One of the biggest challenges associated with the project was making the characters realistic enough to project human feelings through facial expressions and body movements that straddle the line between the realistic and the fantastical. To reflect the multiple expressions of Kaena, the artists modeled 40 different faces for the character in 3ds max, each representing a different emotion. For each of the other characters, the team generated at least 30 different faces. The majority of the lip sync was accomplished by hand, though the group did use Yulsoft's FatLips 3D to speed up the process for some of the secondary characters.

The animation, like the textures and lip sync, was also crafted by hand. The artists keyframed nearly all the movement, taking care not to make the characters appear unrealistic by over-animating them. The artists made one exception for the crowd movement, which was achieved with motion-captured data acquired by Canadian Motion International in Montreal. "We did that to save time," says Delaporte. "But the level of resolution we needed made the cleanup process arduous."





Because of time and financial limitations, the Xilam team used only commercial products for making the film. This constraint often forced the group to find creative solutions to complex technical challenges, such as creating the unique geometry and textur




According to Delaporte, the film's fantastical story line spawned characters whose unique appearances taxed the artists' imaginations as well as their technical skills. One such creature is the Marauder beast, whose skinless body is composed of muscle-like vines and branches. "We did not have the tools to produce a character with modeled branches as muscles," he says. Furthermore, the creature moves in several of the shots, thereby limiting the number of polygons that could be used, "or we'd spend hours waiting for one picture to be calculated." Alternatively, the group created the creature's distinctive look by generating extremely large and detailed textures that gave it a vine-like appearance.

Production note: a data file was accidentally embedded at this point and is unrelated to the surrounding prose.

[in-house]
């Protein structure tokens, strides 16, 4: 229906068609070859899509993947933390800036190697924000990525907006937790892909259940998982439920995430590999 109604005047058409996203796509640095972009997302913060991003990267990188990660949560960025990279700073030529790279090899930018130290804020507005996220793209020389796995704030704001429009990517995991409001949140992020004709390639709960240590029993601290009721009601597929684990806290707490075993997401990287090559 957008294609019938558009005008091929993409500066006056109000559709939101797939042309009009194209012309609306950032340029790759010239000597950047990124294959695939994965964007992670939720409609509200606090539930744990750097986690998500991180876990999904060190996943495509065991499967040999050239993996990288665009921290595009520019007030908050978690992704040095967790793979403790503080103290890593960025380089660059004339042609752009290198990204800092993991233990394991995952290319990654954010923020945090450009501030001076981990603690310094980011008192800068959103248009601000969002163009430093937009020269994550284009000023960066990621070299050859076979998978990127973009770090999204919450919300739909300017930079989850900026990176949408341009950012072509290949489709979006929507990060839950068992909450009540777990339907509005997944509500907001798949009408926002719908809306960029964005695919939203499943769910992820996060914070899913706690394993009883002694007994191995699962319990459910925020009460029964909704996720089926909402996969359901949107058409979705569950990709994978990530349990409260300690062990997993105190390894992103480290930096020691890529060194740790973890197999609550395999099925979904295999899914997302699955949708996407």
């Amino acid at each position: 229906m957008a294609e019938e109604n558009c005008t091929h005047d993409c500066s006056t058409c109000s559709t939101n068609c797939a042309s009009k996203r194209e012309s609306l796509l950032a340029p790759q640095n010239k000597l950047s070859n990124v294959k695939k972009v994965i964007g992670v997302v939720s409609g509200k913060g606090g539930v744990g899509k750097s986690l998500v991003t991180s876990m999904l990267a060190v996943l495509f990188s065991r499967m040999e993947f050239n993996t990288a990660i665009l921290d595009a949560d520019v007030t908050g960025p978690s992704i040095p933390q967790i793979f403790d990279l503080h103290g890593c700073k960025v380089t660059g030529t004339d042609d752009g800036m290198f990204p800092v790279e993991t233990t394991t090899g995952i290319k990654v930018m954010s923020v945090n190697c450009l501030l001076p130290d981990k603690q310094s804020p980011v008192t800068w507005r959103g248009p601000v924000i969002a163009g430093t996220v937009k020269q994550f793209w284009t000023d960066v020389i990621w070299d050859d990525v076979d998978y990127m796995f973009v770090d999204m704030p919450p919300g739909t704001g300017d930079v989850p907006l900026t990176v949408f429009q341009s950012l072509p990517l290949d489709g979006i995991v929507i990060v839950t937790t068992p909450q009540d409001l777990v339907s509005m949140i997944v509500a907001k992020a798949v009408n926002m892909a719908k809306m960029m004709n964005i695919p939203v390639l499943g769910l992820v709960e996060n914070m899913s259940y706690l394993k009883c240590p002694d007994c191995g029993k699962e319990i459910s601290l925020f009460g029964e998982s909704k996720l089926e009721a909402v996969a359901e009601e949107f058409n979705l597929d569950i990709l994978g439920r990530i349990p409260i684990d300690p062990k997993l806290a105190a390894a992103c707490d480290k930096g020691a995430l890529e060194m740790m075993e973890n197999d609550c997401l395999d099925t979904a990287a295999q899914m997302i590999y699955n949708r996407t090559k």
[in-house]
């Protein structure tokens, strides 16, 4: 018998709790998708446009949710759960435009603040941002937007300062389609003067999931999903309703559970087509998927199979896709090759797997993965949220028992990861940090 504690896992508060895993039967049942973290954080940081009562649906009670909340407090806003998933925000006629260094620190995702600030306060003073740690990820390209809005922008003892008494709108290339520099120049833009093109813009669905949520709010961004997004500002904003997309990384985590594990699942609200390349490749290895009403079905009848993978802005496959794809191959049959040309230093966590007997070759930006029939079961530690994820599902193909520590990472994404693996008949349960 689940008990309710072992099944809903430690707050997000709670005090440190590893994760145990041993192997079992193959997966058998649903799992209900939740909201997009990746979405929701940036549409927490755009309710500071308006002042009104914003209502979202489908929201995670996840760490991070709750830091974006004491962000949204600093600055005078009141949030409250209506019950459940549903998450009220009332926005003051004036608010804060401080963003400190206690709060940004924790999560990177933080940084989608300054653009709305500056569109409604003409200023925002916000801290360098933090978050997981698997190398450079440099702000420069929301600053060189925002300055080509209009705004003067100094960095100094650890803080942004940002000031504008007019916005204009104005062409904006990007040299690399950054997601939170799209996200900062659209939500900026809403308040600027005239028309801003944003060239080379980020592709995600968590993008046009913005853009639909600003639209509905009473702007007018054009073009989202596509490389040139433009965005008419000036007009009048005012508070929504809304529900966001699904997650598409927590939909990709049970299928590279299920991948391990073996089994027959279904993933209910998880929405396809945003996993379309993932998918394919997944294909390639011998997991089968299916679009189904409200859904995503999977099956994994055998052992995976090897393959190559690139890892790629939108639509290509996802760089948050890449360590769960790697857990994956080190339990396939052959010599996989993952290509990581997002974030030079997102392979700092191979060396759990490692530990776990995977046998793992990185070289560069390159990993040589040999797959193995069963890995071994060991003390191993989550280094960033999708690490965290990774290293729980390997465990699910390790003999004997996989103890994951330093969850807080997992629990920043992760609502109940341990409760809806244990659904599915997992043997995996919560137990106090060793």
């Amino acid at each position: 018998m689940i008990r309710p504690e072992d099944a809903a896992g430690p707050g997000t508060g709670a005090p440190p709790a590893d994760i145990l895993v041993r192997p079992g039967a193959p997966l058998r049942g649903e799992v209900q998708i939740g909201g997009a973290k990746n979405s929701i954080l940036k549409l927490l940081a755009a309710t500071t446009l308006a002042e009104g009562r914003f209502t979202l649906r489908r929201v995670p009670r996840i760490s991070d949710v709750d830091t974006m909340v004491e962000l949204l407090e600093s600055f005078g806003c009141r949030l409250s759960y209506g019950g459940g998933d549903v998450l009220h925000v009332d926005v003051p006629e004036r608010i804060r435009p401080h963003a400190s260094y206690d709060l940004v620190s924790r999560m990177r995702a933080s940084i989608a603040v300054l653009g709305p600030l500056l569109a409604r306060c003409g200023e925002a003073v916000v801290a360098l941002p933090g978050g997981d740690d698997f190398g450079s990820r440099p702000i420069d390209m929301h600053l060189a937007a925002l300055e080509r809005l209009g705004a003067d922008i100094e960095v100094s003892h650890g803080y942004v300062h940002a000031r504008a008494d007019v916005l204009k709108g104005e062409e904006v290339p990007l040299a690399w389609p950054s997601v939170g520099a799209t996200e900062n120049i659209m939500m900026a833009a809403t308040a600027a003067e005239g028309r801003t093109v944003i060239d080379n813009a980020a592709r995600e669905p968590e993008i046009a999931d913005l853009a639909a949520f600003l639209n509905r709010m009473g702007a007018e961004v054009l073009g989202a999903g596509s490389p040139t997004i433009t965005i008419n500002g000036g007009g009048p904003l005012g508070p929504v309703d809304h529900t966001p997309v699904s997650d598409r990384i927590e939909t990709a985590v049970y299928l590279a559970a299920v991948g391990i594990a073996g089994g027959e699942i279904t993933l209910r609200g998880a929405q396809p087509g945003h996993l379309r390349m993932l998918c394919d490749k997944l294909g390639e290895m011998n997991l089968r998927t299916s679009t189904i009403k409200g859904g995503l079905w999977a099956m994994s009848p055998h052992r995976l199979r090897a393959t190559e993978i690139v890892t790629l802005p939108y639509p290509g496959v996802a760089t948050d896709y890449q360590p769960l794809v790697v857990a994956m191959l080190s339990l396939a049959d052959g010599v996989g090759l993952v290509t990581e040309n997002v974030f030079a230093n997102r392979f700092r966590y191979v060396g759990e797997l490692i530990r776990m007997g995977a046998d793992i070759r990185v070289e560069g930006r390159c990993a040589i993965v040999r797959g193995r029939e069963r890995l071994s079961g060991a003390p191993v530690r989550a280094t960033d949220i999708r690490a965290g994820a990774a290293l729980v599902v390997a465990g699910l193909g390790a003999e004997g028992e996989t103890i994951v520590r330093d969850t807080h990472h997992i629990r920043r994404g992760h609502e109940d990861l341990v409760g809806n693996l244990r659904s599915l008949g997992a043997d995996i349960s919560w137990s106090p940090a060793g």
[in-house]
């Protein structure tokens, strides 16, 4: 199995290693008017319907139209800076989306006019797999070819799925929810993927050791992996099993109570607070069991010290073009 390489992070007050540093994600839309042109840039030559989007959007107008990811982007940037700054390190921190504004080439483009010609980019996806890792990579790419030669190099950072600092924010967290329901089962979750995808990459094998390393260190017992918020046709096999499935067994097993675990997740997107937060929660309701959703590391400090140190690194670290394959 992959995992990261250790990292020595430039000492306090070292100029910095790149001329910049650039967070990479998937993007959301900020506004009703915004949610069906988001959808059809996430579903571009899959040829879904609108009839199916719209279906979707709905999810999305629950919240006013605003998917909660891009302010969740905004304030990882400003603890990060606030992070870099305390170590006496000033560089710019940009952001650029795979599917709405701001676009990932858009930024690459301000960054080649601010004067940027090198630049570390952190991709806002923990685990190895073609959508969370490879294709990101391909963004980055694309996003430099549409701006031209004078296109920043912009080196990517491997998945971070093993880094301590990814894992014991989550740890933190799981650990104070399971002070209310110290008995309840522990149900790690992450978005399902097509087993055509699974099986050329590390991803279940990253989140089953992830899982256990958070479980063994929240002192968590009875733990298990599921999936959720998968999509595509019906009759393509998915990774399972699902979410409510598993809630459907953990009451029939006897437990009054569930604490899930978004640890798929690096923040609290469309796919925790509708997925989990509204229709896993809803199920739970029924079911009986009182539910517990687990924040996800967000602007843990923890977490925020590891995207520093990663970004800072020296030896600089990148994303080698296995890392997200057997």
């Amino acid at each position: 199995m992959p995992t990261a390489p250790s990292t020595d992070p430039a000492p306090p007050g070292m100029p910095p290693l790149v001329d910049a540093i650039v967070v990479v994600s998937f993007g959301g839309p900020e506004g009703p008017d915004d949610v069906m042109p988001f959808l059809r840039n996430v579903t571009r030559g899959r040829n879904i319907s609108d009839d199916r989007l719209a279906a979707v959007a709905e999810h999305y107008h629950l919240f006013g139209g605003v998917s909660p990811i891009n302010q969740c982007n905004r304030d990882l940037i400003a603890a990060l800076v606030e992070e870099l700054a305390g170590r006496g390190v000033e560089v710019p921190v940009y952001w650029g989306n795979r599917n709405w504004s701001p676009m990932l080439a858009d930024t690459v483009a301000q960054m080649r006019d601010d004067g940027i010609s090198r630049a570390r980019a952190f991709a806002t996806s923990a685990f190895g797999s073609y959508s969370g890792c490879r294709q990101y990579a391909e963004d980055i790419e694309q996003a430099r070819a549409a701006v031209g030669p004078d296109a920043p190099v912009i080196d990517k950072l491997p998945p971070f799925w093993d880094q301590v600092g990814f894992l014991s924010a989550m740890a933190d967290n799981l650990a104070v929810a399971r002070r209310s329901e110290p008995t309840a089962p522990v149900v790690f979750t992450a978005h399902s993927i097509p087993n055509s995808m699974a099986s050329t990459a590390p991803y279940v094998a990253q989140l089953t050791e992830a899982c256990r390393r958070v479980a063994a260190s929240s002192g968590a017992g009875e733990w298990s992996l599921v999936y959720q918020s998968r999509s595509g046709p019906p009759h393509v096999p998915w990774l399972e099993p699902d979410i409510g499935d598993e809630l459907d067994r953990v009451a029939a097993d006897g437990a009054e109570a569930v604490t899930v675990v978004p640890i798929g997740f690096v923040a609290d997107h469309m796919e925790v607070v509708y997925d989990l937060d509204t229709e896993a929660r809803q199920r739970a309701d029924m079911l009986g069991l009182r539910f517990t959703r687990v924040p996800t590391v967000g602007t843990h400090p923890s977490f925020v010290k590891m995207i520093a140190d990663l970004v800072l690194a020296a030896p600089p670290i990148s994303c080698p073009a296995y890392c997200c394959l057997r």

The artists also faced a content-creation challenge when crafting the film's "liquid" monsters, the Selenites, that try to thwart Kaena's quest. Made from the tree's sap, these creatures had to retain fluid properties yet assume the form of actual beings with expressions and emotions. To accomplish this, the artists used a dual approach. First, they modeled and textured the creatures just as they did for the other characters. Then, for the lower portion of the creatures' bodies, they applied NextLimit's RealFlow, a 3ds max plug-in for creating particle generators, or emitters, resulting in a liquid look. This process enabled the group to "connect" the characters to the sap and to the ground, from which the creatures originate. The group then added morph shapes and animated textures to the Selenites' upper body and head geometry to give them a viscous quality while retaining the required level of model flexibility.





Artists modeled between 30 and 40 different faces for Kaena and the other fantastic characters, providing them with a range of human-like expressions.




The artists were similarly constrained when creating hair for Kaena and other creatures. Mainly, they used Digimation's shag:hair plug-in for this effect, sometimes mixing the results with those achieved from cloth-simulation tools, including Reyes Infografica's ClothReyes. "One of the most difficult aspects of the project was coming up with tricks that enabled us to generate an effect [like sap or hair] using commercial products," Du Pontavice says. "We didn't have a lot of technical help, this being our first 3D film, so our success hinged on the talent and conviction of our artists, many of whom came from the gaming industry."